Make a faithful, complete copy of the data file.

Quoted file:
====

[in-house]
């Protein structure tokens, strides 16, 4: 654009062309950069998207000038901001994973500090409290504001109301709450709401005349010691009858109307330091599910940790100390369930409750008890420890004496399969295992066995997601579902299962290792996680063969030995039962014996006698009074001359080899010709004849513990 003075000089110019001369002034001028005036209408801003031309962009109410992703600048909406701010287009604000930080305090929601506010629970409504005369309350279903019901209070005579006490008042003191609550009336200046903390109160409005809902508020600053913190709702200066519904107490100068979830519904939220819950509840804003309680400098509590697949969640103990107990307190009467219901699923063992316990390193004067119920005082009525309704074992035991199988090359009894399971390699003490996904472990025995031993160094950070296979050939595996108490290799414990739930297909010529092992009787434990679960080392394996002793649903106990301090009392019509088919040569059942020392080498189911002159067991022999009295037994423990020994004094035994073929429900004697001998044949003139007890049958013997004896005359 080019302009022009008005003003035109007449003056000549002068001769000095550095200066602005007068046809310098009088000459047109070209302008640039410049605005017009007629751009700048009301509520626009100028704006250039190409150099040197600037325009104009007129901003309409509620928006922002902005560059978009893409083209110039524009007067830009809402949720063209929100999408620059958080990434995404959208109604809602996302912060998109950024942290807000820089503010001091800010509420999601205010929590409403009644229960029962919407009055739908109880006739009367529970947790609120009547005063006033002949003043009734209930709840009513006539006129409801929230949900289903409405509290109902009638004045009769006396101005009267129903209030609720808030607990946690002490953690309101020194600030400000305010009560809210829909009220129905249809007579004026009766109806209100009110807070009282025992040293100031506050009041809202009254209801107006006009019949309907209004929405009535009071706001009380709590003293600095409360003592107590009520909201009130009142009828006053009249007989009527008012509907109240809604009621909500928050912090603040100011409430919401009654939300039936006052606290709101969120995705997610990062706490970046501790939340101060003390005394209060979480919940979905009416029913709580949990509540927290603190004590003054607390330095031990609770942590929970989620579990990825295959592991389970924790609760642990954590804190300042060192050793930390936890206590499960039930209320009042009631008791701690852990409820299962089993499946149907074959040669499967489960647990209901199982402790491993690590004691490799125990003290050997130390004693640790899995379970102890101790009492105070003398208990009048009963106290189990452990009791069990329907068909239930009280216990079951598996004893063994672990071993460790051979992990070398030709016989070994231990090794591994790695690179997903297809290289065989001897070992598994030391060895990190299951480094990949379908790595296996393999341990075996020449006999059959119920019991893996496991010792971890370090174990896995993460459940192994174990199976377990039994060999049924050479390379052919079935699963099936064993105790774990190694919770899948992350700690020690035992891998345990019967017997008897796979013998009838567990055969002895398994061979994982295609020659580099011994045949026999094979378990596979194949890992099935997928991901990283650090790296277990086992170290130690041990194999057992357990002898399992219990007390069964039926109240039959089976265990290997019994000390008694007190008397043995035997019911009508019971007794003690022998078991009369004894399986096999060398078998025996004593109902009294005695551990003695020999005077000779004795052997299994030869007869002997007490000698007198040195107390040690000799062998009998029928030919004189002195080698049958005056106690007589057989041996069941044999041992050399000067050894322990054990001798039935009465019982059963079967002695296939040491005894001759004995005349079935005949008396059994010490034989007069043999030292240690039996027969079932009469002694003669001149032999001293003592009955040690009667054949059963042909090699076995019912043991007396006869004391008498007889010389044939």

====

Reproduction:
[in-house]
């Protein structure tokens, strides 16, 4: 654009062309950069998207000038901001994973500090409290504001109301709450709401005349010691009858109307330091599910940790100390369930409750008890420890004496399969295992066995997601579902299962290792996680063969030995039962014996006698009074001359080899010709004849513990 003075000089110019001369002034001028005036209408801003031309962009109410992703600048909406701010287009604000930080305090929601506010629970409504005369309350279903019901209070005579006490008042003191609550009336200046903390109160409005809902508020600053913190709702200066519904107490100068979830519904939220819950509840804003309680400098509590697949969640103990107990307190009467219901699923063992316990390193004067119920005082009525309704074992035991199988090359009894399971390699003490996904472990025995031993160094950070296979050939595996108490290799414990739930297909010529092992009787434990679960080392394996002793649903106990301090009392019509088919040569059942020392080498189911002159067991022999009295037994423990020994004094035994073929429900004697001998044949003139007890049958013997004896005359 080019302009022009008005003003035109007449003056000549002068001769000095550095200066602005007068046809310098009088000459047109070209302008640039410049605005017009007629751009700048009301509520626009100028704006250039190409150099040197600037325009104009007129901003309409509620928006922002902005560059978009893409083209110039524009007067830009809402949720063209929100999408620059958080990434995404959208109604809602996302912060998109950024942290807000820089503010001091800010509420999601205010929590409403009644229960029962919407009055739908109880006739009367529970947790609120009547005063006033002949003043009734209930709840009513006539006129409801929230949900289903409405509290109902009638004045009769006396101005009267129903209030609720808030607990946690002490953690309101020194600030400000305010009560809210829909009220129905249809007579004026009766109806209100009110807070009282025992040293100031506050009041809202009254209801107006006009019949309907209004929405009535009071706001009380709590003293600095409360003592107590009520909201009130009142009828006053009249007989009527008012509907109240809604009621909500928050912090603040100011409430919401009654939300039936006052606290709101969120995705997610990062706490970046501790939340101060003390005394209060979480919940979905009416029913709580949990509540927290603190004590003054607390330095031990609770942590929970989620579990990825295959592991389970924790609760642990954590804190300042060192050793930390936890206590499960039930209320009042009631008791701690852990409820299962089993499946149907074959040669499967489960647990209901199982402790491993690590004691490799125990003290050997130390004693640790899995379970102890101790009492105070003398208990009048009963106290189990452990009791069990329907068909239930009280216990079951598996004893063994672990071993460790051979992990070398030709016989070994231990090794591994790695690179997903297809290289065989001897070992598994030391060895990190299951480094990949379908790595296996393999341990075996020449006999059959119920019991893996496991010792971890370090174990896995993460459940192994174990199976377990039994060999049924050479390379052919079935699963099936064993105790774990190694919770899948992350700690020690035992891998345990019967017997008897796979013998009838567990055969002895398994061979994982295609020659580099011994045949026999094979378990596979194949890992099935997928991901990283650090790296277990086992170290130690041990194999057992357990002898399992219990007390069964039926109240039959089976265990290997019994000390008694007190008397043995035997019911009508019971007794003690022998078991009369004894399986096999060398078998025996004593109902009294005695551990003695020999005077000779004795052997299994030869007869002997007490000698007198040195107390040690000799062998009998029928030919004189002195080698049958005056106690007589057989041996069941044999041992050399000067050894322990054990001798039935009465019982059963079967002695296939040491005894001759004995005349079935005949008396059994010490034989007069043999030292240690039996027969079932009469002694003669001149032999001293003592009955040690009667054949059963042909090699076995019912043991007396006869004391008498007889010389044939």